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Shooting the Mafia
Sometimes you wander into a topic that you knew little about and find yourself a little engrossed by it. And whether it was quarantine drinks or a lack of other topics, I found myself really into Shooting the Mafia, a recent documentary whose title may throw you off a little.
Directed by Kim Longinetto, the film's focus is on Letizia Battalgia, an Italian woman in Palermo who divorced her husband at the age of 35 and began work into photojournalism, with her primary topic being the behavior and actions of the Corleonesi mafia, which was a sect of figures from Corleone within Palermo. And yes, THAT Corleone, inspired by the Godfather films that we know so much about. Given the scale of the body count and Battaglia's devotion to her work, she amassed more than a half million images of various violent incidents. She eventually became a member of the Palermo City Council and took up various women's causes while resuming her work as a photographer. And her images, combined with the sheer ferocity of what the Corleonesi were doing, led to a boiling point within the population that the crime and violence was too much in the country, and her work has been cited by many as a big reason why. Now in her 80s, she talks about her life and various points of her work and her family as she still takes pictures and smokes cigarettes.
The first half of the film focuses on Battaglia's life and her beginnings and beliefs while introducing some background on the mafia's actions before her work became elevated. When the film shows us the popular tide turning against the mob is when the film starts to elevate itself and allows us to see how important Battaglia's work was. Having all of the bodies pile up was one thing, but the photos put an emotion to them that people may not have been able to see if it wasn't there, and having the Corleonesi capos like Luciano Leggio and Salvatore Riina discuss the mafia in interviews at the time while this stuff was going on was spellbinding.
Things culminated with the assassination of Giovanni Falcone. Falcone had been a longtime anti-mafia magistrate and was instrumental in the Maxi Trials of almost 500 mafia figures in the mid-80s, and a massive amount of explosive was used to blow up a stretch of highway, killing him, his wife and several members of his security detail. This resulted in public outrage and the arrests and convictions of several key members of the Corleonesi, and eventually their social impotence.
Battaglia discusses her life and her work with and without a camera, and how her life has changed since those days. She has her joys and regrets, but she seems sort of aimless in her life. It's a clumsy way of saying it, but it a weird way it seems like she stumbled onto this role in her life and the importance of it is more than what she expected. And perhaps she wanted a sound family life with her husband and daughters. Grass is always greener on the other side or something. But she's a captivating figure through the interviews that are conducted, and she's led a fascinating life.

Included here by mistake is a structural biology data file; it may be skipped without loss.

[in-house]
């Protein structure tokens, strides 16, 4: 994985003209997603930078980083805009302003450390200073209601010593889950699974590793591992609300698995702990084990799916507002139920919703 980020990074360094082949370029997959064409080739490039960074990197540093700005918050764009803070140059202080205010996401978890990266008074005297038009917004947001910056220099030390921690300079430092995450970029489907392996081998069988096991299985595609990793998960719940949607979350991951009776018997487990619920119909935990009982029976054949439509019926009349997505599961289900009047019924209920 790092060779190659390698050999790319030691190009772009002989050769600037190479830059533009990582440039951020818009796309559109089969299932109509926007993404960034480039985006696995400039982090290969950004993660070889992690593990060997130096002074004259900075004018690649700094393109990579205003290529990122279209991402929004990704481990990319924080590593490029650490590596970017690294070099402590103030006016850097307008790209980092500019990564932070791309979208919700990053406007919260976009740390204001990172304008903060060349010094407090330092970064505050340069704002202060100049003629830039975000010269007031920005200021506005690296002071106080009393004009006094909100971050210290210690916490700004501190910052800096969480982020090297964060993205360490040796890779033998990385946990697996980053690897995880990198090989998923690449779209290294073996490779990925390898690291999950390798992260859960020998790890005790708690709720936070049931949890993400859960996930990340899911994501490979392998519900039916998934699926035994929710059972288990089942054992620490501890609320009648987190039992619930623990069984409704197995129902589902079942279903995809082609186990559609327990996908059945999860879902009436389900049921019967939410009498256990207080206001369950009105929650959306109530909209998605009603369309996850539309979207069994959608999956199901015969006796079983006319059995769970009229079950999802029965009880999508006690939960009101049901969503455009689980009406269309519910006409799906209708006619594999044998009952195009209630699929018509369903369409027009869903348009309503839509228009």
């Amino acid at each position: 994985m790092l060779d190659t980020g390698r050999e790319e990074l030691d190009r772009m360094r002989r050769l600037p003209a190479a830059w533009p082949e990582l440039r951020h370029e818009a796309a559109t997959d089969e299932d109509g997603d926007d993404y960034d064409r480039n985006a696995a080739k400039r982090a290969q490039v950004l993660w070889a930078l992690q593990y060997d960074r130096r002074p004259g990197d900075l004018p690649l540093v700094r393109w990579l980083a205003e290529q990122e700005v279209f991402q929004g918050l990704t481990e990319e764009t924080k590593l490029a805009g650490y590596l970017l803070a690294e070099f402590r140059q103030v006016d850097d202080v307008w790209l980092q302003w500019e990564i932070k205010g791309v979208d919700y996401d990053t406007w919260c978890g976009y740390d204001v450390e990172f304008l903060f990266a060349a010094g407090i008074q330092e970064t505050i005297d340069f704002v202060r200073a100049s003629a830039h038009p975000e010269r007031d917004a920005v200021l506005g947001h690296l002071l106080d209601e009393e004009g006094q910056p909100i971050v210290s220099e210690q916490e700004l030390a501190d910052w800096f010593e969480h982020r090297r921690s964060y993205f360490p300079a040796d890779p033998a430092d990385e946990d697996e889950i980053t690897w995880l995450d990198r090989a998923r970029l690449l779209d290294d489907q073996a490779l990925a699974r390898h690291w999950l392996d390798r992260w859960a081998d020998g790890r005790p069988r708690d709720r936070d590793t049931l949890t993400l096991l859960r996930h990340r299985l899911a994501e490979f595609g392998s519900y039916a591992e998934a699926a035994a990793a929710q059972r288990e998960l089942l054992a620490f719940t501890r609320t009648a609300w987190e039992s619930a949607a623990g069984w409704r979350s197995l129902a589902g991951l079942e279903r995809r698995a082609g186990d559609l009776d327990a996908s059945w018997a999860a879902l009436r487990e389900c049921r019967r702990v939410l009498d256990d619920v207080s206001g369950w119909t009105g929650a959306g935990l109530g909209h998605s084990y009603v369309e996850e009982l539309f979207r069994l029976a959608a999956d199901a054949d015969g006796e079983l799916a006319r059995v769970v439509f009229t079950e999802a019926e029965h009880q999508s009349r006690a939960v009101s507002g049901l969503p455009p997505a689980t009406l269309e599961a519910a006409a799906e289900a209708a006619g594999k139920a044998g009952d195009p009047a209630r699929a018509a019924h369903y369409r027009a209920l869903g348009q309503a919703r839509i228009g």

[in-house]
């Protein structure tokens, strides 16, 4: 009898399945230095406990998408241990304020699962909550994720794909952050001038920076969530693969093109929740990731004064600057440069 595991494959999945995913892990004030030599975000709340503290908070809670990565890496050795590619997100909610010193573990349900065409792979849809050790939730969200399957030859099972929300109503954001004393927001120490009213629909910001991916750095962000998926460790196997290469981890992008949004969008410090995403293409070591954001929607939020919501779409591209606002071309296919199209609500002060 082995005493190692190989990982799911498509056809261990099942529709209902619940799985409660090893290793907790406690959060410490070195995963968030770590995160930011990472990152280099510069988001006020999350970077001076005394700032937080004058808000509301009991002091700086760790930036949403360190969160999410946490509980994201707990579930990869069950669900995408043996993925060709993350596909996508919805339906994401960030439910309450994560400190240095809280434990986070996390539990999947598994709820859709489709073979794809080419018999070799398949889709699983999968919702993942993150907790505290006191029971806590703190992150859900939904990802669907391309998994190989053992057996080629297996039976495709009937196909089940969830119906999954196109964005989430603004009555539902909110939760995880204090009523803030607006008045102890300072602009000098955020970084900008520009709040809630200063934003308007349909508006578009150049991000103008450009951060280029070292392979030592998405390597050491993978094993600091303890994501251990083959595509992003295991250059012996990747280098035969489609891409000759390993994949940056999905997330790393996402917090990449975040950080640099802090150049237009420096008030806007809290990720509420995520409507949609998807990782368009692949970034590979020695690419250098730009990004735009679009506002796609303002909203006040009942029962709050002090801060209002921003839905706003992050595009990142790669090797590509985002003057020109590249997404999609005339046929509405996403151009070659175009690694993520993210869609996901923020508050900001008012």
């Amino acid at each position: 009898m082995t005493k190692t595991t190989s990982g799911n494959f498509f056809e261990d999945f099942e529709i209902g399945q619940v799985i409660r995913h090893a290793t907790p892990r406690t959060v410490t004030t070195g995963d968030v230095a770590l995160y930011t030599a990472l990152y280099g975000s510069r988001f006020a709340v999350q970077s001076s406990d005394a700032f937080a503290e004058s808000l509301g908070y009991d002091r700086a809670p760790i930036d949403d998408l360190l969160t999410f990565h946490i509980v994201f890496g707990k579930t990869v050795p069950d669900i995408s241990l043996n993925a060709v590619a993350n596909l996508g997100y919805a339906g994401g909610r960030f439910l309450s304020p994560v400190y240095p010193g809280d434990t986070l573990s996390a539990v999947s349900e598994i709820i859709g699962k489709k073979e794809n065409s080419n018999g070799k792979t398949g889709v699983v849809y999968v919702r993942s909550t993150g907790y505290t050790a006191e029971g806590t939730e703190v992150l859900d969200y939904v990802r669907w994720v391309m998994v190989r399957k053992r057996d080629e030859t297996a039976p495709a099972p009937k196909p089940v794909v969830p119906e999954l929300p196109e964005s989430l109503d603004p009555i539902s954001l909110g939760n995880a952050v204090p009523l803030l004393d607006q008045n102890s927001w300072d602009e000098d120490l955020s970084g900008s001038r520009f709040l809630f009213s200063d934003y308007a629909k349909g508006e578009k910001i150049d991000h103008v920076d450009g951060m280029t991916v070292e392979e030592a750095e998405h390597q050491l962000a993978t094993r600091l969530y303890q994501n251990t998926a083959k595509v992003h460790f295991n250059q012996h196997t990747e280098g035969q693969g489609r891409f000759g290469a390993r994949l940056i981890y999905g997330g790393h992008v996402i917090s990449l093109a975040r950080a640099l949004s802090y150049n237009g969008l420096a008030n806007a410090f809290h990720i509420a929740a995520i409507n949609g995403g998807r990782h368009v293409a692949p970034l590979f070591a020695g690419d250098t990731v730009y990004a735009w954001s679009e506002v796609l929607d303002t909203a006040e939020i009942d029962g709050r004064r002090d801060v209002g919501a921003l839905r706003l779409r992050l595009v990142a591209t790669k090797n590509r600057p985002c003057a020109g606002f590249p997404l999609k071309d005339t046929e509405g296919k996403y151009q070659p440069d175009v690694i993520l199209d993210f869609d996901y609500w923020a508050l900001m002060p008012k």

And if nothing else, Shooting the Mafia does nail that part right. If the focus was supposed to be on Battalgia then the film does lose its way a little bit, but I thought that was for the better, while she narrated additional parts that were particularly important to her personally. By telling the mafia story and Battalglia's recollection of those times and moments it makes an interesting life moreso.
There is a 1.78:1 AVC encode to go with Shooting the Mafia and it looks natural, given that a lot of the film contains film and video from the time and is presented as is here, with oodles of flaws and artifacts. Contemporary footage looks good, with skin wrinkles looking sharp and not too detailed, and no smearing or haloing to speak of. Given the source it was a solid presentation.
The DTS-HD MA 5.1 lossless surround for Shooting the Mafia does not get a lot to do, save for providing some low-end punch to the subwoofer on car explosions or perhaps a gun battle. Mostly the noise is natural and we get dialogue, which sounds clear and consistent.
There's a trailer (2:00), and a conversation with Longinotto (5:38) about the inspiration for this story and working with Battalgia.
Shooting the Mafia gives us a look inside a figure during the 80s and 90s mafia battles who we may not have been familiar with before, who has an interesting place in it despite the cost of her personal life away from the crime scenes. Technically the film looks better than one would expect it to, and the extra is fine, but forgettable. Worth checking out if you are in the market to see something different.